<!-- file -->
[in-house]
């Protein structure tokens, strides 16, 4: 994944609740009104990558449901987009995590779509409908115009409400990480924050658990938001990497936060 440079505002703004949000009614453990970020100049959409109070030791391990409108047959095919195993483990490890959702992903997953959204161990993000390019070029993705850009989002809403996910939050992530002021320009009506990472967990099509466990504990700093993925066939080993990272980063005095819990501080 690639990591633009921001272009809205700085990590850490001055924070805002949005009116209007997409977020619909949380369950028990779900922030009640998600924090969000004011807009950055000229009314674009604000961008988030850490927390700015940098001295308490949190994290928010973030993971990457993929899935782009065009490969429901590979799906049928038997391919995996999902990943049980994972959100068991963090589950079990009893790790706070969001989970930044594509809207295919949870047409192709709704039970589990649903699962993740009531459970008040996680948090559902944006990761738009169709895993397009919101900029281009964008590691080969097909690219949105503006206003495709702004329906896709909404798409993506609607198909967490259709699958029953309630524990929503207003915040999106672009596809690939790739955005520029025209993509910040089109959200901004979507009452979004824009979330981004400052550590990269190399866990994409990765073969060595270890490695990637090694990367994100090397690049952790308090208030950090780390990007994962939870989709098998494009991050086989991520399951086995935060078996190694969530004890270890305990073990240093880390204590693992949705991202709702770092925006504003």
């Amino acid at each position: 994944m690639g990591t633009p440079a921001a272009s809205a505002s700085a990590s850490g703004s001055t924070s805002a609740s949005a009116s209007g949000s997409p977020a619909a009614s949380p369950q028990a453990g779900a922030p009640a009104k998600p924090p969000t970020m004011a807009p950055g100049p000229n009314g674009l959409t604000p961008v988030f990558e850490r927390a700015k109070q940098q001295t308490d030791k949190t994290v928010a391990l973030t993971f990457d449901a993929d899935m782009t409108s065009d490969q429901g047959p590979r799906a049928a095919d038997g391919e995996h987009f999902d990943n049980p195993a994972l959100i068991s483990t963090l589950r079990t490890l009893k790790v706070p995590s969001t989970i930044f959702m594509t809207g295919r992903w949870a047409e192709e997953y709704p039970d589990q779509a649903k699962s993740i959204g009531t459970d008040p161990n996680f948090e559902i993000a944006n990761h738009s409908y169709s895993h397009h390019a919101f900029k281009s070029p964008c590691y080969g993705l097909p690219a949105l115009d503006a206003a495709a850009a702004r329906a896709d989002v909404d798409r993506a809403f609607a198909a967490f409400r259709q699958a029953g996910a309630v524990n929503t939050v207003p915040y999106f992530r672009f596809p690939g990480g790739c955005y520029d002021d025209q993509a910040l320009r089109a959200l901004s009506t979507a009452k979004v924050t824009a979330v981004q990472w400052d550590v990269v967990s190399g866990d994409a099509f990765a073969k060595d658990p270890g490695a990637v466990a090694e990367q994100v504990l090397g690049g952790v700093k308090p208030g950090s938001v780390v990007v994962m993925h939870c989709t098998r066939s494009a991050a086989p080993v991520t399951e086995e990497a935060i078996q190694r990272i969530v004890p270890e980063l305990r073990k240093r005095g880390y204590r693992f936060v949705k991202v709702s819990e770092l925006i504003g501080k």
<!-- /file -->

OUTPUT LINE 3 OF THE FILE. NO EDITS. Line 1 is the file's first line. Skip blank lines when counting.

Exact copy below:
């Amino acid at each position: 994944m690639g990591t633009p440079a921001a272009s809205a505002s700085a990590s850490g703004s001055t924070s805002a609740s949005a009116s209007g949000s997409p977020a619909a009614s949380p369950q028990a453990g779900a922030p009640a009104k998600p924090p969000t970020m004011a807009p950055g100049p000229n009314g674009l959409t604000p961008v988030f990558e850490r927390a700015k109070q940098q001295t308490d030791k949190t994290v928010a391990l973030t993971f990457d449901a993929d899935m782009t409108s065009d490969q429901g047959p590979r799906a049928a095919d038997g391919e995996h987009f999902d990943n049980p195993a994972l959100i068991s483990t963090l589950r079990t490890l009893k790790v706070p995590s969001t989970i930044f959702m594509t809207g295919r992903w949870a047409e192709e997953y709704p039970d589990q779509a649903k699962s993740i959204g009531t459970d008040p161990n996680f948090e559902i993000a944006n990761h738009s409908y169709s895993h397009h390019a919101f900029k281009s070029p964008c590691y080969g993705l097909p690219a949105l115009d503006a206003a495709a850009a702004r329906a896709d989002v909404d798409r993506a809403f609607a198909a967490f409400r259709q699958a029953g996910a309630v524990n929503t939050v207003p915040y999106f992530r672009f596809p690939g990480g790739c955005y520029d002021d025209q993509a910040l320009r089109a959200l901004s009506t979507a009452k979004v924050t824009a979330v981004q990472w400052d550590v990269v967990s190399g866990d994409a099509f990765a073969k060595d658990p270890g490695a990637v466990a090694e990367q994100v504990l090397g690049g952790v700093k308090p208030g950090s938001v780390v990007v994962m993925h939870c989709t098998r066939s494009a991050a086989p080993v991520t399951e086995e990497a935060i078996q190694r990272i969530v004890p270890e980063l305990r073990k240093r005095g880390y204590r693992f936060v949705k991202v709702s819990e770092l925006i504003g501080k």